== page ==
Flora Fact: Baygall Beauty
Rare Texas trillium brightens Pineywoods bogs.
By Jason Singhurst
I first encountered Texas trillium on a field trip with the late botany professor Elray Nixon to Naconiche Creek in Nacogdoches County, one of the finest spring-fed streams in East Texas. This type of forested bog can be very mucky, he advised, so always hike with a companion. He noted my white baseball cap, which would float if I sank into an abyss, allowing rescuers to find me. Great comfort!
Five species of trillium (in the lily family) occur in Texas. Members of this genus are commonly known as trillium, wakerobin, toadshade, squawroot or carrion flower. Lately, these species have gained attention as garden plants.
Texas trillium, also known as Texas wakerobin, can be found in southwestern Arkansas, northwestern Louisiana and East Texas. It differs from the rest of the trilliums in Texas by having pedicellate flowers (a stem that attaches a single flower) with white petals. All other trilliums in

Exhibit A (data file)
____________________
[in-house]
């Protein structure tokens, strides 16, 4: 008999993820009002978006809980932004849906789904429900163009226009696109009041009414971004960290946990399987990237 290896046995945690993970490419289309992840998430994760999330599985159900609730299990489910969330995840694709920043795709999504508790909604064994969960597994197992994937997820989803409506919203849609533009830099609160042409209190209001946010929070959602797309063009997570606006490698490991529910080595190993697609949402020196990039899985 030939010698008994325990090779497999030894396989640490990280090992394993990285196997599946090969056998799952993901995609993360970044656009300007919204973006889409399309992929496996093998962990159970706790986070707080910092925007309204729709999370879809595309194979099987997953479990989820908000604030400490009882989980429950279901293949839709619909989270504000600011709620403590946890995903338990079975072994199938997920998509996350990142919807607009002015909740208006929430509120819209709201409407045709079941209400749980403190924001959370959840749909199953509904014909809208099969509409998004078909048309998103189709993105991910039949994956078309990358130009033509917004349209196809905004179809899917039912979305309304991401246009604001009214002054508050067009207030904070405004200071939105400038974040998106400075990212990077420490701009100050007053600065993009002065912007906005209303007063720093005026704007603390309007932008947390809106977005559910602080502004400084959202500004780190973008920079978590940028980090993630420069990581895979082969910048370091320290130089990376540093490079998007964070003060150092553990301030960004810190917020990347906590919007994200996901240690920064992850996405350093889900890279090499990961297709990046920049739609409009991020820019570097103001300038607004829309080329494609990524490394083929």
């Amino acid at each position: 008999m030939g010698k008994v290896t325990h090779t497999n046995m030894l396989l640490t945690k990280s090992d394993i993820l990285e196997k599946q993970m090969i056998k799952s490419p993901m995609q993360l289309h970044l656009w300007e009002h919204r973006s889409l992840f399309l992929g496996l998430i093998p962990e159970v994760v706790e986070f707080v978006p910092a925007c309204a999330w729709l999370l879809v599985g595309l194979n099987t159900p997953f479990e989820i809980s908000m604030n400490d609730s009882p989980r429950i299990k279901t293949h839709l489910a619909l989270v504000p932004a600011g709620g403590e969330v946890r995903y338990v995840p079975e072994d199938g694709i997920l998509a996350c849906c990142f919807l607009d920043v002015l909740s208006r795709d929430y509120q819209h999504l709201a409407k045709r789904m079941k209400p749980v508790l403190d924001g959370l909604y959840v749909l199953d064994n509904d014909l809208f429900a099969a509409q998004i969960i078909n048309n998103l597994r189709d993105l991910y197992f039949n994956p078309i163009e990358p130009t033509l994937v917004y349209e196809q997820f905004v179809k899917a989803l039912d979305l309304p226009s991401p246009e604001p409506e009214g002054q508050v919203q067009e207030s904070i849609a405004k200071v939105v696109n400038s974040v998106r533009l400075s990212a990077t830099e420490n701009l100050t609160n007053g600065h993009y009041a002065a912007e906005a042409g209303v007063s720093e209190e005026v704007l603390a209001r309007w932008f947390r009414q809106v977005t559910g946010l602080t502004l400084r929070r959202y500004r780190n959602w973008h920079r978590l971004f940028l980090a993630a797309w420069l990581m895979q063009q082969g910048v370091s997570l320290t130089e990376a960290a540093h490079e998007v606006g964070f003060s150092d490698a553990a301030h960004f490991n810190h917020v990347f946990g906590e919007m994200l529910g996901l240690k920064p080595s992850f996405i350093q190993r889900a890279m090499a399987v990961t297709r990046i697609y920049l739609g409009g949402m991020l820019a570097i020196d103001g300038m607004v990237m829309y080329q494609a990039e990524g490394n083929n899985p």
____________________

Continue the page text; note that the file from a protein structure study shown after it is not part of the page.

Texas have maroon (or rarely yellow) flowers. Small green wood orchids and yellow fringed orchids occur at many of the Texas trillium sites. Both have basal leaves that could be mistaken for the juvenile leaves of Texas trillium.
Texas trillium flowers from March to May. In early flowering, Texas trillium petals are bright white, but in late flowering they turn pink.
Texas trillium habitat occurs along the margins of forested bogs, locally known as baygalls. One of the easiest places to observe this globally rare plant is the baygalls of Angelina National Forest. All of the other populations are on private land, but the Tyler Chapter of the Native Plant Society of Texas typically offers spring field trips to populations around Smith County.
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